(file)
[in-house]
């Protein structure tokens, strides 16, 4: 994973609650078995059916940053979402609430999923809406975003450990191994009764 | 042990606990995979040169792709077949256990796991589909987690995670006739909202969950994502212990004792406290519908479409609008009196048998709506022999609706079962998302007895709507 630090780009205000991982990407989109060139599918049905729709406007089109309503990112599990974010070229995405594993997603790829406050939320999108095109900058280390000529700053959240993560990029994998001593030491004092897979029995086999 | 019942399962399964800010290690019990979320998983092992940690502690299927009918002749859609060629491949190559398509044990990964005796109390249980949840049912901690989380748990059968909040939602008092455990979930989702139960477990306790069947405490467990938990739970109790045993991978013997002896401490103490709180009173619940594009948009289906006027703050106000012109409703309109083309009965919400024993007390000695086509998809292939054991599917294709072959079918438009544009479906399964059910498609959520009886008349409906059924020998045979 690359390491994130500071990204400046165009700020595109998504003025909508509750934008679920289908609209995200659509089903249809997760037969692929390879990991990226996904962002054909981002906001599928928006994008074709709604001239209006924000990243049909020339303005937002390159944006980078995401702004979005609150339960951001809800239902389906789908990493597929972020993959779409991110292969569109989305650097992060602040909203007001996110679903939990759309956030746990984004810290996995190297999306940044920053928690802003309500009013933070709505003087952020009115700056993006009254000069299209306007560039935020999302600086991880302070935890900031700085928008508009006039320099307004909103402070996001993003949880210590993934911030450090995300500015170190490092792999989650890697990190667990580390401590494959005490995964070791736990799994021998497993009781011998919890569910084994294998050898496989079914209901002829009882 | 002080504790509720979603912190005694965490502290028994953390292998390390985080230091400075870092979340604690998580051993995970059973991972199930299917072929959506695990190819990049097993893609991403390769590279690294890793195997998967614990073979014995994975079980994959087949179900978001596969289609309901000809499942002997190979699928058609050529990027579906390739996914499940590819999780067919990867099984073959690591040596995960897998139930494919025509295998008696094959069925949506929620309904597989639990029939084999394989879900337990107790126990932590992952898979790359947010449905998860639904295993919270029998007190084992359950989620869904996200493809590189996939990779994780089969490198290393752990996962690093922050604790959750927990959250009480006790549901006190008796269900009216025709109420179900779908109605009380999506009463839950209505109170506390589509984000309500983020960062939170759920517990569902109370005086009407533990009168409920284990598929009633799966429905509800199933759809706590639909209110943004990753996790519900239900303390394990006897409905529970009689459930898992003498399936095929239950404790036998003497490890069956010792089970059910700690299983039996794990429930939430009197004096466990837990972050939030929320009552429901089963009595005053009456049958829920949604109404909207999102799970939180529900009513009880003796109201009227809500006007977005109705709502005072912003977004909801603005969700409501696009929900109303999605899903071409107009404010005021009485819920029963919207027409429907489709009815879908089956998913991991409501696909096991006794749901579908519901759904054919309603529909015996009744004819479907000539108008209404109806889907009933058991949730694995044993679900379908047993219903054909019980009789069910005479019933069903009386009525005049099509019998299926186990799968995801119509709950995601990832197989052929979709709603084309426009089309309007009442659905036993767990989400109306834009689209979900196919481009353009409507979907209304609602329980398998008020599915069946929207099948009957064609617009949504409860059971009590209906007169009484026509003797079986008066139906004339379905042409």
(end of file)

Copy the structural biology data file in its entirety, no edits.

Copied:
[in-house]
């Protein structure tokens, strides 16, 4: 994973609650078995059916940053979402609430999923809406975003450990191994009764 | 042990606990995979040169792709077949256990796991589909987690995670006739909202969950994502212990004792406290519908479409609008009196048998709506022999609706079962998302007895709507 630090780009205000991982990407989109060139599918049905729709406007089109309503990112599990974010070229995405594993997603790829406050939320999108095109900058280390000529700053959240993560990029994998001593030491004092897979029995086999 | 019942399962399964800010290690019990979320998983092992940690502690299927009918002749859609060629491949190559398509044990990964005796109390249980949840049912901690989380748990059968909040939602008092455990979930989702139960477990306790069947405490467990938990739970109790045993991978013997002896401490103490709180009173619940594009948009289906006027703050106000012109409703309109083309009965919400024993007390000695086509998809292939054991599917294709072959079918438009544009479906399964059910498609959520009886008349409906059924020998045979 690359390491994130500071990204400046165009700020595109998504003025909508509750934008679920289908609209995200659509089903249809997760037969692929390879990991990226996904962002054909981002906001599928928006994008074709709604001239209006924000990243049909020339303005937002390159944006980078995401702004979005609150339960951001809800239902389906789908990493597929972020993959779409991110292969569109989305650097992060602040909203007001996110679903939990759309956030746990984004810290996995190297999306940044920053928690802003309500009013933070709505003087952020009115700056993006009254000069299209306007560039935020999302600086991880302070935890900031700085928008508009006039320099307004909103402070996001993003949880210590993934911030450090995300500015170190490092792999989650890697990190667990580390401590494959005490995964070791736990799994021998497993009781011998919890569910084994294998050898496989079914209901002829009882 | 002080504790509720979603912190005694965490502290028994953390292998390390985080230091400075870092979340604690998580051993995970059973991972199930299917072929959506695990190819990049097993893609991403390769590279690294890793195997998967614990073979014995994975079980994959087949179900978001596969289609309901000809499942002997190979699928058609050529990027579906390739996914499940590819999780067919990867099984073959690591040596995960897998139930494919025509295998008696094959069925949506929620309904597989639990029939084999394989879900337990107790126990932590992952898979790359947010449905998860639904295993919270029998007190084992359950989620869904996200493809590189996939990779994780089969490198290393752990996962690093922050604790959750927990959250009480006790549901006190008796269900009216025709109420179900779908109605009380999506009463839950209505109170506390589509984000309500983020960062939170759920517990569902109370005086009407533990009168409920284990598929009633799966429905509800199933759809706590639909209110943004990753996790519900239900303390394990006897409905529970009689459930898992003498399936095929239950404790036998003497490890069956010792089970059910700690299983039996794990429930939430009197004096466990837990972050939030929320009552429901089963009595005053009456049958829920949604109404909207999102799970939180529900009513009880003796109201009227809500006007977005109705709502005072912003977004909801603005969700409501696009929900109303999605899903071409107009404010005021009485819920029963919207027409429907489709009815879908089956998913991991409501696909096991006794749901579908519901759904054919309603529909015996009744004819479907000539108008209404109806889907009933058991949730694995044993679900379908047993219903054909019980009789069910005479019933069903009386009525005049099509019998299926186990799968995801119509709950995601990832197989052929979709709603084309426009089309309007009442659905036993767990989400109306834009689209979900196919481009353009409507979907209304609602329980398998008020599915069946929207099948009957064609617009949504409860059971009590209906007169009484026509003797079986008066139906004339379905042409």